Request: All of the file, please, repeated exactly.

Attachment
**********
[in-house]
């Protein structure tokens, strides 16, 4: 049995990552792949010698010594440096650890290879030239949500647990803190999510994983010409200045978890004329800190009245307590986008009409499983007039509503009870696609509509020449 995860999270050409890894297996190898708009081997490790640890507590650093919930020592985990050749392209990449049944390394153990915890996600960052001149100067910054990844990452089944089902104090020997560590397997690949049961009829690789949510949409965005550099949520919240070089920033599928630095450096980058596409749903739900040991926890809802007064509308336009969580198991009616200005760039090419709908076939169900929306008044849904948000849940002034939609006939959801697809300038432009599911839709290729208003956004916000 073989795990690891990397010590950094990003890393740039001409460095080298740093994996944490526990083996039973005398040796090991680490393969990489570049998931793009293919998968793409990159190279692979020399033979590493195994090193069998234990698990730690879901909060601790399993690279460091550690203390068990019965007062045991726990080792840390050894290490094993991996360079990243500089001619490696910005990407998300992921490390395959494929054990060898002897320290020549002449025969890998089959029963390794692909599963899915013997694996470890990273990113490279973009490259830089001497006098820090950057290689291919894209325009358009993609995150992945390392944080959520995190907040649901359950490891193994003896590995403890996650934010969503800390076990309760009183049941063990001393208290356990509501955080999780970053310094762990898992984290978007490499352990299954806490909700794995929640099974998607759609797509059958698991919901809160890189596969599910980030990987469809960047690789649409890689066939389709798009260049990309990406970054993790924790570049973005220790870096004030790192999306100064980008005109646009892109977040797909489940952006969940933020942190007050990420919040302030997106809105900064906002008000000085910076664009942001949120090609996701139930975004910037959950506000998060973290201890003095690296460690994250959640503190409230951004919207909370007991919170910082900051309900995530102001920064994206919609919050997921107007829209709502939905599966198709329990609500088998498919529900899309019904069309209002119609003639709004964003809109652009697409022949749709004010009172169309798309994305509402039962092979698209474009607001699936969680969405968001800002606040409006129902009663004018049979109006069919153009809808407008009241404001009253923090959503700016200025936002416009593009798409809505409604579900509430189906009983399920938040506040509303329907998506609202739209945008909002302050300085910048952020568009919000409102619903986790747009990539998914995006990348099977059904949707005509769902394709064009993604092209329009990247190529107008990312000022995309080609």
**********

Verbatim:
[in-house]
């Protein structure tokens, strides 16, 4: 049995990552792949010698010594440096650890290879030239949500647990803190999510994983010409200045978890004329800190009245307590986008009409499983007039509503009870696609509509020449 995860999270050409890894297996190898708009081997490790640890507590650093919930020592985990050749392209990449049944390394153990915890996600960052001149100067910054990844990452089944089902104090020997560590397997690949049961009829690789949510949409965005550099949520919240070089920033599928630095450096980058596409749903739900040991926890809802007064509308336009969580198991009616200005760039090419709908076939169900929306008044849904948000849940002034939609006939959801697809300038432009599911839709290729208003956004916000 073989795990690891990397010590950094990003890393740039001409460095080298740093994996944490526990083996039973005398040796090991680490393969990489570049998931793009293919998968793409990159190279692979020399033979590493195994090193069998234990698990730690879901909060601790399993690279460091550690203390068990019965007062045991726990080792840390050894290490094993991996360079990243500089001619490696910005990407998300992921490390395959494929054990060898002897320290020549002449025969890998089959029963390794692909599963899915013997694996470890990273990113490279973009490259830089001497006098820090950057290689291919894209325009358009993609995150992945390392944080959520995190907040649901359950490891193994003896590995403890996650934010969503800390076990309760009183049941063990001393208290356990509501955080999780970053310094762990898992984290978007490499352990299954806490909700794995929640099974998607759609797509059958698991919901809160890189596969599910980030990987469809960047690789649409890689066939389709798009260049990309990406970054993790924790570049973005220790870096004030790192999306100064980008005109646009892109977040797909489940952006969940933020942190007050990420919040302030997106809105900064906002008000000085910076664009942001949120090609996701139930975004910037959950506000998060973290201890003095690296460690994250959640503190409230951004919207909370007991919170910082900051309900995530102001920064994206919609919050997921107007829209709502939905599966198709329990609500088998498919529900899309019904069309209002119609003639709004964003809109652009697409022949749709004010009172169309798309994305509402039962092979698209474009607001699936969680969405968001800002606040409006129902009663004018049979109006069919153009809808407008009241404001009253923090959503700016200025936002416009593009798409809505409604579900509430189906009983399920938040506040509303329907998506609202739209945008909002302050300085910048952020568009919000409102619903986790747009990539998914995006990348099977059904949707005509769902394709064009993604092209329009990247190529107008990312000022995309080609």